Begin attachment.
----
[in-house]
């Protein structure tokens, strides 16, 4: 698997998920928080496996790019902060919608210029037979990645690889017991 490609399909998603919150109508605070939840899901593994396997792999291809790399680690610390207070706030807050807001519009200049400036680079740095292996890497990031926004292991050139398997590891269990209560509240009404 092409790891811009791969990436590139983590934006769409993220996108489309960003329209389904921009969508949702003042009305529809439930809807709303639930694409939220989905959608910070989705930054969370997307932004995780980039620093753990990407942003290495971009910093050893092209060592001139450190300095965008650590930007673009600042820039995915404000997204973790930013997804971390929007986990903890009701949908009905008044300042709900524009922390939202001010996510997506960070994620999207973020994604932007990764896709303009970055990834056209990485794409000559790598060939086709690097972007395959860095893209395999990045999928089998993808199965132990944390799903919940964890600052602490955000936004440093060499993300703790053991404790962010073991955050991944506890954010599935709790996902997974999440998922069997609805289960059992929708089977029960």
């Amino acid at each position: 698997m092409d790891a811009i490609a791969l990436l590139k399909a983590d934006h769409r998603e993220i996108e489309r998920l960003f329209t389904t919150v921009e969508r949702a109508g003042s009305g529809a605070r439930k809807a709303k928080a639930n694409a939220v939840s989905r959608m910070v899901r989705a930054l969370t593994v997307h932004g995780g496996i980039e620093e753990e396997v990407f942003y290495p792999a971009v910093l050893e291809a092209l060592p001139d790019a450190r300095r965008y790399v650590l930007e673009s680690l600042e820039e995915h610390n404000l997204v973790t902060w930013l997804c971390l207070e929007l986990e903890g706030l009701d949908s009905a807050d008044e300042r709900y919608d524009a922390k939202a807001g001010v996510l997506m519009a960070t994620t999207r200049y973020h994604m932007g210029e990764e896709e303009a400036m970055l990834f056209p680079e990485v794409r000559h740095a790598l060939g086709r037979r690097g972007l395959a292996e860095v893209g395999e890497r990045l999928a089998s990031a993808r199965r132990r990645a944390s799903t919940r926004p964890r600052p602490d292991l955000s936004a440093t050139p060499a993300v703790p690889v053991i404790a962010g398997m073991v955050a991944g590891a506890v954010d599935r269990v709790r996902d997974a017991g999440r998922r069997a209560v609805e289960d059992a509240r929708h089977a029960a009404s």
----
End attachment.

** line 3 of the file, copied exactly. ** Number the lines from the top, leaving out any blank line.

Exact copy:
């Amino acid at each position: 698997m092409d790891a811009i490609a791969l990436l590139k399909a983590d934006h769409r998603e993220i996108e489309r998920l960003f329209t389904t919150v921009e969508r949702a109508g003042s009305g529809a605070r439930k809807a709303k928080a639930n694409a939220v939840s989905r959608m910070v899901r989705a930054l969370t593994v997307h932004g995780g496996i980039e620093e753990e396997v990407f942003y290495p792999a971009v910093l050893e291809a092209l060592p001139d790019a450190r300095r965008y790399v650590l930007e673009s680690l600042e820039e995915h610390n404000l997204v973790t902060w930013l997804c971390l207070e929007l986990e903890g706030l009701d949908s009905a807050d008044e300042r709900y919608d524009a922390k939202a807001g001010v996510l997506m519009a960070t994620t999207r200049y973020h994604m932007g210029e990764e896709e303009a400036m970055l990834f056209p680079e990485v794409r000559h740095a790598l060939g086709r037979r690097g972007l395959a292996e860095v893209g395999e890497r990045l999928a089998s990031a993808r199965r132990r990645a944390s799903t919940r926004p964890r600052p602490d292991l955000s936004a440093t050139p060499a993300v703790p690889v053991i404790a962010g398997m073991v955050a991944g590891a506890v954010d599935r269990v709790r996902d997974a017991g999440r998922r069997a209560v609805e289960d059992a509240r929708h089977a029960a009404s």